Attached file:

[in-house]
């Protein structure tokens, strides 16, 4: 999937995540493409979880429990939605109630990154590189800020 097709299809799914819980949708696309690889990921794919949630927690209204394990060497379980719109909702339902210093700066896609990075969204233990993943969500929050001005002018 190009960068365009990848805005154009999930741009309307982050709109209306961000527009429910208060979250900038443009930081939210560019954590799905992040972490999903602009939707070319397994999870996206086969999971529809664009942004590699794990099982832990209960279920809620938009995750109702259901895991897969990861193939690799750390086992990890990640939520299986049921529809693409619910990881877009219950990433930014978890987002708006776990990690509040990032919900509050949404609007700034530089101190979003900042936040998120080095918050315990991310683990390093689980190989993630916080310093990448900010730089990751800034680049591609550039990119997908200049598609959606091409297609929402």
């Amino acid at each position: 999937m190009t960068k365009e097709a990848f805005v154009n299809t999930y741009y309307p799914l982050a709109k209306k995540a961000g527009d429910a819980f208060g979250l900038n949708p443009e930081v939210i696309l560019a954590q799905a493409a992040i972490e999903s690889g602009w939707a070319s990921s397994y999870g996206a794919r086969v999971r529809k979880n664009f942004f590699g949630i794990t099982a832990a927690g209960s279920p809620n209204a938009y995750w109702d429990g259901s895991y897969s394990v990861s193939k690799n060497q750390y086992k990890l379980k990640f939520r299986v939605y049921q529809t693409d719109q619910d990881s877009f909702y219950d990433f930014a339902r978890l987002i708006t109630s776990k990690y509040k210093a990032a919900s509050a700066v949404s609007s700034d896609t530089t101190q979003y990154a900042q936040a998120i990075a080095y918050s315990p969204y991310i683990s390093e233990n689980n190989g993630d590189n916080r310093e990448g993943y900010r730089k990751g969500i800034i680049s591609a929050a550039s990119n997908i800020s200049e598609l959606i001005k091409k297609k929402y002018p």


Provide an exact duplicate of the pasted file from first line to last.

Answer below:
[in-house]
């Protein structure tokens, strides 16, 4: 999937995540493409979880429990939605109630990154590189800020 097709299809799914819980949708696309690889990921794919949630927690209204394990060497379980719109909702339902210093700066896609990075969204233990993943969500929050001005002018 190009960068365009990848805005154009999930741009309307982050709109209306961000527009429910208060979250900038443009930081939210560019954590799905992040972490999903602009939707070319397994999870996206086969999971529809664009942004590699794990099982832990209960279920809620938009995750109702259901895991897969990861193939690799750390086992990890990640939520299986049921529809693409619910990881877009219950990433930014978890987002708006776990990690509040990032919900509050949404609007700034530089101190979003900042936040998120080095918050315990991310683990390093689980190989993630916080310093990448900010730089990751800034680049591609550039990119997908200049598609959606091409297609929402």
């Amino acid at each position: 999937m190009t960068k365009e097709a990848f805005v154009n299809t999930y741009y309307p799914l982050a709109k209306k995540a961000g527009d429910a819980f208060g979250l900038n949708p443009e930081v939210i696309l560019a954590q799905a493409a992040i972490e999903s690889g602009w939707a070319s990921s397994y999870g996206a794919r086969v999971r529809k979880n664009f942004f590699g949630i794990t099982a832990a927690g209960s279920p809620n209204a938009y995750w109702d429990g259901s895991y897969s394990v990861s193939k690799n060497q750390y086992k990890l379980k990640f939520r299986v939605y049921q529809t693409d719109q619910d990881s877009f909702y219950d990433f930014a339902r978890l987002i708006t109630s776990k990690y509040k210093a990032a919900s509050a700066v949404s609007s700034d896609t530089t101190q979003y990154a900042q936040a998120i990075a080095y918050s315990p969204y991310i683990s390093e233990n689980n190989g993630d590189n916080r310093e990448g993943y900010r730089k990751g969500i800034i680049s591609a929050a550039s990119n997908i800020s200049e598609l959606i001005k091409k297609k929402y002018p």